"Come here"!
"Can't it wait?"
"No, now."
"Please, let me finish this post."
"No!"
"Okay, okay."
To be continued.
Last edited by redrabid on Wed May 05, 2010 3:33 am, edited 1 time in total.
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Re: For new members...

Postby Susan Butcher on Wed May 05, 2010 12:45 am

These two varieties of love aren't completely separate. With the passage of time one can become the other without the change being suddenly obvious. Which makes me think that there's something essentially the same about both. That is, "in-love-ness" is "seed" of mature love.
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Re: For new members...

Postby redrabid on Wed May 05, 2010 4:03 am

"I do" Part two.
My painting was told to stand in the corner, face to the wall, so it won't bother me for a while.
I agree with you, Susan, but that transformation of "in-love-ness" into love doesn't happen by itself. As we all know, quite often it doesn't happen at all. Those feelings of being in love are only temporary, they die quickly or they slowly fade within a few years, those rose coloured glasses fall off and then one morning you wake up with a stranger next to you in bed. But, if you're lucky, it is a nice person, interesting enough to get to know better. Those seeds of "in-love-ness" need attention to flower into love. Dedication and a willingness to share the ups and downs of life (my views are not much different from those expressed by Okeedoe). But that commitment is a choice, it is hard work. My view is that love is a consequence of that choice, not the other way around. That's what I like about that "I do"-part of matrimonial vows, it seems to acknowledge that. A realistic idea in an otherwise sentimental and to me ridiculous ritual.
To conclude this post, some useless but in this context interesting information. Years back I read an newspaper article about a survey on marriages in a country in Western Europe compared with those in Egypt. We are supposed to marry out of love, in Egypt they have marriages arranged by the families. The partners hardly know each other. They marry a stranger. At first sight the results of that survey were very surprising. The percentage of happy marriages was the same in both countries, about 25 percent. Of course after the feelings of being in love have gone, we end up with a stranger too! Then in both countries one has a choice: Do I go for it or not. "I do"!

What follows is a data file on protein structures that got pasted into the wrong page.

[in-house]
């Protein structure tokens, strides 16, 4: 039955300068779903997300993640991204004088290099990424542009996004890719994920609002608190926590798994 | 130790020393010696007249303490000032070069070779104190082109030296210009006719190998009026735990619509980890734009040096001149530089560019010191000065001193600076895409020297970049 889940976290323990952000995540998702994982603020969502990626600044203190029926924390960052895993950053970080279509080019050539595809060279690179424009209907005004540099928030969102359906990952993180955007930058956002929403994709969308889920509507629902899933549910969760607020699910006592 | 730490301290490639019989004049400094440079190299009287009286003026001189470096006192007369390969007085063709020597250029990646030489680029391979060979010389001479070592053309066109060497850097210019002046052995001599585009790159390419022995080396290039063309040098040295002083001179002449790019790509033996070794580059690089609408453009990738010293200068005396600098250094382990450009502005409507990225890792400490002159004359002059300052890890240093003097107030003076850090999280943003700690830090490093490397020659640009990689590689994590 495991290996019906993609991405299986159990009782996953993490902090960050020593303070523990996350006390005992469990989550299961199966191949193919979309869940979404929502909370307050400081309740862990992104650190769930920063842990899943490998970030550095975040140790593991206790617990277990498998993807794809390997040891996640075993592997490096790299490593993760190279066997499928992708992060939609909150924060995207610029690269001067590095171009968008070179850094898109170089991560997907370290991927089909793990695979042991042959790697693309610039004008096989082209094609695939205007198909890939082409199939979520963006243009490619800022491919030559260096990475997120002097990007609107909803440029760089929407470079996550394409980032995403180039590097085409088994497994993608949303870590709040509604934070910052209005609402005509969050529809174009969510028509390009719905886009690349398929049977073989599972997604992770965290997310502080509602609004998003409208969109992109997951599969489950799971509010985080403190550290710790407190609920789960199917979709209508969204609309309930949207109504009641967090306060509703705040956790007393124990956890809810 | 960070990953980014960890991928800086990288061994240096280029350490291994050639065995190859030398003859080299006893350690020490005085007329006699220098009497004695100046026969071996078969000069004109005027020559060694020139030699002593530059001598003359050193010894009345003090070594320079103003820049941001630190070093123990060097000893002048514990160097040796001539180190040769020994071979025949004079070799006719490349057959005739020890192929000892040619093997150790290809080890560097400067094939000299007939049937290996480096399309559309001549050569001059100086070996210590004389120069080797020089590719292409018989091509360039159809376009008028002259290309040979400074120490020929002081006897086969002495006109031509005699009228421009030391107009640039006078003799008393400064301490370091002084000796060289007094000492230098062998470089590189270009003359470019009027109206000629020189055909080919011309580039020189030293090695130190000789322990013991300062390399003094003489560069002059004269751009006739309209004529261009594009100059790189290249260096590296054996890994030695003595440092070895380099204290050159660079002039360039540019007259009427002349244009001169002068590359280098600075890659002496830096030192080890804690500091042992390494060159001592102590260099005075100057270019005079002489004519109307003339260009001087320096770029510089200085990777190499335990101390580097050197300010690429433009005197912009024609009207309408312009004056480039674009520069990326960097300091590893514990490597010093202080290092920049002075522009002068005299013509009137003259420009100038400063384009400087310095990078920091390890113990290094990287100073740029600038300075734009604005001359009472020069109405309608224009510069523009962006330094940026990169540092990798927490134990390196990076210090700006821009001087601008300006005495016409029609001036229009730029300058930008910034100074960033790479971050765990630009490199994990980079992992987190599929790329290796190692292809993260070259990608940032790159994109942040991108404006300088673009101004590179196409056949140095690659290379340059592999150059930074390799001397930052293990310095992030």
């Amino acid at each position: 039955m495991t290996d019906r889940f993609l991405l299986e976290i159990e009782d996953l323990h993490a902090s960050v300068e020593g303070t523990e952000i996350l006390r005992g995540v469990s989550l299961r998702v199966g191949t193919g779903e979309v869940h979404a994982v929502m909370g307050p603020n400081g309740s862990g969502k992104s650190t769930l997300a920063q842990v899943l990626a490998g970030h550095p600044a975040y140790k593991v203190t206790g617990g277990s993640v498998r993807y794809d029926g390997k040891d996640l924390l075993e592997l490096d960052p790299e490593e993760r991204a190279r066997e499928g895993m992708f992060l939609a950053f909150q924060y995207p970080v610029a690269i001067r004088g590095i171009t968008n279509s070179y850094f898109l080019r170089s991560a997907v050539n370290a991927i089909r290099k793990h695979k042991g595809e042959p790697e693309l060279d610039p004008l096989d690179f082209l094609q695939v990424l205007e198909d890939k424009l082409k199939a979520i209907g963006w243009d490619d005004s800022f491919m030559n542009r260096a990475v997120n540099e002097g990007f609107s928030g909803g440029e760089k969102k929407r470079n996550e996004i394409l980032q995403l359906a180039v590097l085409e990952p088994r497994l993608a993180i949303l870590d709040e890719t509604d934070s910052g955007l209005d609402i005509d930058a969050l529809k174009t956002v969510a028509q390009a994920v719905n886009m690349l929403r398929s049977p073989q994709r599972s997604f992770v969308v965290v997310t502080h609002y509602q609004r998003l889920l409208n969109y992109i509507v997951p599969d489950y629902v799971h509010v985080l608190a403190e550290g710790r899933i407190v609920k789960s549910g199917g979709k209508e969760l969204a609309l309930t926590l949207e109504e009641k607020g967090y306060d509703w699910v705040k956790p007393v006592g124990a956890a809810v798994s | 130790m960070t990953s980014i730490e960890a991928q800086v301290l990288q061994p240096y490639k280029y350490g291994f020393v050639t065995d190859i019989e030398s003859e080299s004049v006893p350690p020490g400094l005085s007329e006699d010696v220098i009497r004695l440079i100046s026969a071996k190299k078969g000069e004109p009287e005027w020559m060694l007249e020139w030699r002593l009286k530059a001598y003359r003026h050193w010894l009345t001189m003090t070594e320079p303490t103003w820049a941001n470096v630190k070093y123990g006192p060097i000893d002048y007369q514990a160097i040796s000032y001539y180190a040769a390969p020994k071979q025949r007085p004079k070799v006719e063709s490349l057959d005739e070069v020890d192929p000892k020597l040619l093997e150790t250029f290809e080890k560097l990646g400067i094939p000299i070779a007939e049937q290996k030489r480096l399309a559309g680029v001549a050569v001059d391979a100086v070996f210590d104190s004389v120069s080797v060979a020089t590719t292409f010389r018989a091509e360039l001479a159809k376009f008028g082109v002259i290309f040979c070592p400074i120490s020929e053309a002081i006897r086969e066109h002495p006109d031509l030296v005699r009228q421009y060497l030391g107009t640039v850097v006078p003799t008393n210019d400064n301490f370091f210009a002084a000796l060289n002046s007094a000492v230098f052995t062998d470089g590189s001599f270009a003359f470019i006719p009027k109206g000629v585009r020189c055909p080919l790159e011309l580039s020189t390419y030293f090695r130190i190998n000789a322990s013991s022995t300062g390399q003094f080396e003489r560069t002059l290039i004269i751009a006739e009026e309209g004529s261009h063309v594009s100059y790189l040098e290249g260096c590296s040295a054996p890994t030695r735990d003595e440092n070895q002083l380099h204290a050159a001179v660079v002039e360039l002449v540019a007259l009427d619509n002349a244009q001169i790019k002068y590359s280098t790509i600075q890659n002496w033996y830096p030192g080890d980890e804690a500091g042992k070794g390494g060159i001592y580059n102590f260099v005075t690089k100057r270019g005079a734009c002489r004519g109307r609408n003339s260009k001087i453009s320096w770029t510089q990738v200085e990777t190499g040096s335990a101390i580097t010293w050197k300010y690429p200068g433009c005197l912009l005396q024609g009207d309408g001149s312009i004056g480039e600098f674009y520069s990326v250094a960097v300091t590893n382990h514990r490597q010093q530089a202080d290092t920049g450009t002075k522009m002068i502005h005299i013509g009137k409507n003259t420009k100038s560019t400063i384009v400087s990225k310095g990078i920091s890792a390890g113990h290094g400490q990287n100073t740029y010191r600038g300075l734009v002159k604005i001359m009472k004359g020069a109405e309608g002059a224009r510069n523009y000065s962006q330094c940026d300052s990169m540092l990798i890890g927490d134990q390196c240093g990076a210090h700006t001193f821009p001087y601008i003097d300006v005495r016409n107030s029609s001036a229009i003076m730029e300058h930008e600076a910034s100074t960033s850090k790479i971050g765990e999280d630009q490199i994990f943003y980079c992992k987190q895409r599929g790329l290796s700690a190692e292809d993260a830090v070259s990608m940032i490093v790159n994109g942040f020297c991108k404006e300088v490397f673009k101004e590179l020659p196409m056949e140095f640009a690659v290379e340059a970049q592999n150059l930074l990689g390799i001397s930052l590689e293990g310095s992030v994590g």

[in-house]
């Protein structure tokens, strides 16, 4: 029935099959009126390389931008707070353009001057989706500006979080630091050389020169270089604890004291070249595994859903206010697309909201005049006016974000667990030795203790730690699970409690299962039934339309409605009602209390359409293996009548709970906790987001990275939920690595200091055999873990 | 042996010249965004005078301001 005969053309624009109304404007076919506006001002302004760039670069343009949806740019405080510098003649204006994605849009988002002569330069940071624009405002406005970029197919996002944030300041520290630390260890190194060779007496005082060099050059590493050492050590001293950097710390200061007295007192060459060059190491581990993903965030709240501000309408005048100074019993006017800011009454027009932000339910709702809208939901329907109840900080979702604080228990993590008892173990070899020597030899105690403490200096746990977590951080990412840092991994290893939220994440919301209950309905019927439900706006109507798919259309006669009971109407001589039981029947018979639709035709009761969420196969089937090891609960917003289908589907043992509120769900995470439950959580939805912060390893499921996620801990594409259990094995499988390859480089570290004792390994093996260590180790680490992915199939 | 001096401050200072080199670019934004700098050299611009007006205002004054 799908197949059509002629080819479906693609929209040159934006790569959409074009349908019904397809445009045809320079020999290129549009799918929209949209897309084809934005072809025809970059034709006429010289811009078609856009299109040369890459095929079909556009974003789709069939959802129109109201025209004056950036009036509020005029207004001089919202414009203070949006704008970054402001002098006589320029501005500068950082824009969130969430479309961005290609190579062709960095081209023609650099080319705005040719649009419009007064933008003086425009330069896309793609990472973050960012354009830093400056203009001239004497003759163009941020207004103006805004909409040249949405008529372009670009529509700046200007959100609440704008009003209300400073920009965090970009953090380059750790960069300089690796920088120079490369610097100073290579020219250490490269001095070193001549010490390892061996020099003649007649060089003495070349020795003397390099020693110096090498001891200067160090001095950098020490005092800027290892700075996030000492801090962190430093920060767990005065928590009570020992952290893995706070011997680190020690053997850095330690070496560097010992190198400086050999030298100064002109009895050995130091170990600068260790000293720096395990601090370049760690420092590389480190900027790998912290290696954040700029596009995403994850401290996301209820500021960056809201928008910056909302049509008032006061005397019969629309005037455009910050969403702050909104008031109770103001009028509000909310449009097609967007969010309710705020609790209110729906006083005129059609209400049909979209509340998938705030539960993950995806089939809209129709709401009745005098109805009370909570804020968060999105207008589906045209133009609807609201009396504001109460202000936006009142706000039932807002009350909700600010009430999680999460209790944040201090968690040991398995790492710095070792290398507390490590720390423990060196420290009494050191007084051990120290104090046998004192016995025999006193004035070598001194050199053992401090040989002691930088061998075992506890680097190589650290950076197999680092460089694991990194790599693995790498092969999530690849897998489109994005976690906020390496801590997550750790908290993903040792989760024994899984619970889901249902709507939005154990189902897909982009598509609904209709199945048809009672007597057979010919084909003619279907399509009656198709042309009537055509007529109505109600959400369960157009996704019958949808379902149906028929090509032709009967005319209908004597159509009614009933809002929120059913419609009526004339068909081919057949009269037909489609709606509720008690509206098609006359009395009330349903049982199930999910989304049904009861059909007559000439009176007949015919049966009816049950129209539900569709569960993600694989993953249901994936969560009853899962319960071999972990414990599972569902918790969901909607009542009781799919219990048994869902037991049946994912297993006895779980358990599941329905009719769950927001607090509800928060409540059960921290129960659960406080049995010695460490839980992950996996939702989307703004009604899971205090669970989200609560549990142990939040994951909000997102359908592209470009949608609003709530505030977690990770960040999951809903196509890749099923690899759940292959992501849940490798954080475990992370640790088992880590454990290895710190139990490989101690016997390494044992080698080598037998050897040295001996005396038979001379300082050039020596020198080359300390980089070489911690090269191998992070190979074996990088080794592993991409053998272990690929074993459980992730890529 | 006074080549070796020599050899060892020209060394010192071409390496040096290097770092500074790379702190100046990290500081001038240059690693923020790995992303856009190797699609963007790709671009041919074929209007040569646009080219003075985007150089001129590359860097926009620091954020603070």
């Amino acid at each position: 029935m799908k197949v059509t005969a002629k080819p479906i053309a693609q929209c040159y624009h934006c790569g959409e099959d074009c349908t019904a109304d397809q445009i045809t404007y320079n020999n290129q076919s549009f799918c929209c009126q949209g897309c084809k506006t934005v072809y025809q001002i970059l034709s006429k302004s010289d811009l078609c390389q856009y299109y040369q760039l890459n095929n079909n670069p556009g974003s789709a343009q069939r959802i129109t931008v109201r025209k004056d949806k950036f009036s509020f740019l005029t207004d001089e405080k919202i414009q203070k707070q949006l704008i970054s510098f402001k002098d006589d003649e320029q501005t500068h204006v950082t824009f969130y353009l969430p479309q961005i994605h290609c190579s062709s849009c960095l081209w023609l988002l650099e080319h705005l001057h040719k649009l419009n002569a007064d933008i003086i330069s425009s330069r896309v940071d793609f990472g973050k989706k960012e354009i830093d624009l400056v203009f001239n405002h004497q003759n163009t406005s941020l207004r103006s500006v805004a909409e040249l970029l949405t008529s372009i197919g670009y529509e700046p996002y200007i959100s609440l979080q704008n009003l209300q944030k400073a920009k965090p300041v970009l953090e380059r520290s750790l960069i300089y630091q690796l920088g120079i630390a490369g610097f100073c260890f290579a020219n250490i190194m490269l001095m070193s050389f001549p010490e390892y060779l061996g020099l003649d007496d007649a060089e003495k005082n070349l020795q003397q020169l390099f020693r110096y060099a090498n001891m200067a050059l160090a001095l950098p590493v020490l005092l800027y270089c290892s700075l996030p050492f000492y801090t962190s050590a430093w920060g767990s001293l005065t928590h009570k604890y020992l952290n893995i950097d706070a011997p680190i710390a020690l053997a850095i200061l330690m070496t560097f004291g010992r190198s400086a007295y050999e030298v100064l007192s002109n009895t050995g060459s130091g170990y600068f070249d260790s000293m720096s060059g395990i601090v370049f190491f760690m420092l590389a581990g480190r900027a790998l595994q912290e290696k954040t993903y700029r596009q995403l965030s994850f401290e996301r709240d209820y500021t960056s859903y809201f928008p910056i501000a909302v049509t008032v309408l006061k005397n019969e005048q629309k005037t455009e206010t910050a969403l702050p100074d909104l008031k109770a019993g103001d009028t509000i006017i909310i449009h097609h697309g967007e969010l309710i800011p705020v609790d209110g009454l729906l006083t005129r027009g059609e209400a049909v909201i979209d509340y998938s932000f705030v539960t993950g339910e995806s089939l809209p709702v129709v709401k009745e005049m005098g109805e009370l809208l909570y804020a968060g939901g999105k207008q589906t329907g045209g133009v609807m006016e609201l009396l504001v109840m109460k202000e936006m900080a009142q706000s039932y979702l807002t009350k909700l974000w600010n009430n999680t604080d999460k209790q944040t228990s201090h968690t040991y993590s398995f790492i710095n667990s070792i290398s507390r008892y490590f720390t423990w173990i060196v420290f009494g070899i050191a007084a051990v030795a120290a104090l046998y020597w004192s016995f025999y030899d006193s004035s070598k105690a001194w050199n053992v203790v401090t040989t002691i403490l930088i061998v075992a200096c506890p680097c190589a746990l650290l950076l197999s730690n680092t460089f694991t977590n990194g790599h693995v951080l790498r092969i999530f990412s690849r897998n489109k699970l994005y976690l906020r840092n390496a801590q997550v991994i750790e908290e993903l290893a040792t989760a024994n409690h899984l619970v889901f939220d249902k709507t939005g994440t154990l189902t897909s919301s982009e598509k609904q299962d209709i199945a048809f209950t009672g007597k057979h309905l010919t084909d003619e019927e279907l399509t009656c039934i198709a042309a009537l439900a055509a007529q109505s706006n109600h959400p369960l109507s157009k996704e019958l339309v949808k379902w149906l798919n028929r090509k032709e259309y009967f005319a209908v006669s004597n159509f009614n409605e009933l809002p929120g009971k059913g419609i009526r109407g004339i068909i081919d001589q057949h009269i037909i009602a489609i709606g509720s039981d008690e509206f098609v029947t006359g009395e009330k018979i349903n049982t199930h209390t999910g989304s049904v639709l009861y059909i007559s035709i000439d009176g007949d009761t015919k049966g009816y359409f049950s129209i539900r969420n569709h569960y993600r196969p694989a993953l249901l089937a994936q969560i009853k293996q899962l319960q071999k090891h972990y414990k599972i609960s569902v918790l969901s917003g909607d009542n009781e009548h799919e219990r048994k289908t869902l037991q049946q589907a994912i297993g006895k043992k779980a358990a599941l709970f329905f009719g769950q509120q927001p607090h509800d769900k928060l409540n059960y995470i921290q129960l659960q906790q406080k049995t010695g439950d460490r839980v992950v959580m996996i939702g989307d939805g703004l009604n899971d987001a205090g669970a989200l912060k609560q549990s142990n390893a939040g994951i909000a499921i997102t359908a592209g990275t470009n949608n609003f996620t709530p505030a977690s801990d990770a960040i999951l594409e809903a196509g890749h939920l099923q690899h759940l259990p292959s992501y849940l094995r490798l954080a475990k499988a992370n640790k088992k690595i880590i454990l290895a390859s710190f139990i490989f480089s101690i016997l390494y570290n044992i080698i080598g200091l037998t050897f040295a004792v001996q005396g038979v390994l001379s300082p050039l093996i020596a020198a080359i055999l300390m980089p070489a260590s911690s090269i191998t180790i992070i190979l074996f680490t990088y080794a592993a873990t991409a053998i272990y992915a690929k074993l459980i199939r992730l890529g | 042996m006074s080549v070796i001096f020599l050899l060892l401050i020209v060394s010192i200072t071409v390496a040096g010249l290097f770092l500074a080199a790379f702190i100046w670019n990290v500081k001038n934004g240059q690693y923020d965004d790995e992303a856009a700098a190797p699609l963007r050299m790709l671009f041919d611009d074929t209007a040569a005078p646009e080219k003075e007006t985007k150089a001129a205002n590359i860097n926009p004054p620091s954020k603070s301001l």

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Re: For new members...

Postby usedtobebabson on Wed May 05, 2010 9:52 am

Good angle on your thinking redra. I always took the "I do" part to mean that you both decided not to succumb to love with other people anymore. And yes after 1 to 3 years of spooning, the thrill seems to depart in favor of a good night's sleep :) As far as that person being a "stranger", methinks that is taking it to extremes. It may be harder to recognize the gleem in her eyes, but it is still there and will be there from time to time. I look at it as I would the tide. There is an ebb and flow of love. When love is in for both things are good. When love is only in for one and out for the other, That's when the former can be burned, and the now intermittent love can end. :?
Where have all the young men gone? Long time passing
Where have all the young men gone? Long time ago
Where have all the young men gone? Gone for soldiers every one
When will they ever learn? When will they ever learn?
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Re: For new members...

Postby Susan Butcher on Wed May 05, 2010 9:57 am

I see what you're getting at, RR. But if there's love, then the commitment isn't "hard work". It's just something you want to do out of love, even though it may be difficult sometimes.
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Re: For new members...

Postby EmbryonicRabbit68 on Wed May 05, 2010 12:40 pm

That's correct, if you truly love, or are in love with someone, then any amount of hard work, or work that you'd normally not do, isn't hard at all, nor is it work, it's something highly enjoyable. It still remains a need, but a need for both the person you love and yourself, because if you're truly in love, your joy comes from the other's joy, so you'll do anything to put a smile on their face. Without the feeling you've accomplished that, you can feel empty and without purpose.

And seeing that there's over six billion people on this planet, not everyone is going to find the person that they see completely perfect in every way, including their flaws, but that doesn't mean that person isn't out there. If you're lucky enough and open, you can find that person.
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Re: For new members...

Postby Susan Butcher on Wed May 05, 2010 9:43 pm

You wouldn't have to see the person as "completely perfect". You can love someone and just overlook the flaws, you know. They might snore, lose their temper, put on weight, and spend too much time in the shed, but it wouldn't matter.
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Re: For new members...

Postby EmbryonicRabbit68 on Wed May 05, 2010 10:06 pm

True... I don't consider those types of things necessarily imperfections though. To me perfect is usually quite non-perfect or weird. Yeah, I may throw words around... But, I love what I love and I want it that way.
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Re: For new members...

Postby redrabid on Thu May 06, 2010 12:48 am

Be careful, ER68, it's a very dangerous and destructive myth that there is one person walking around somewhere, who is specially meant for you, who suits you "perfectly".
See it from the bright side. There are a lot more people out there that may give you a chance on a good relationship.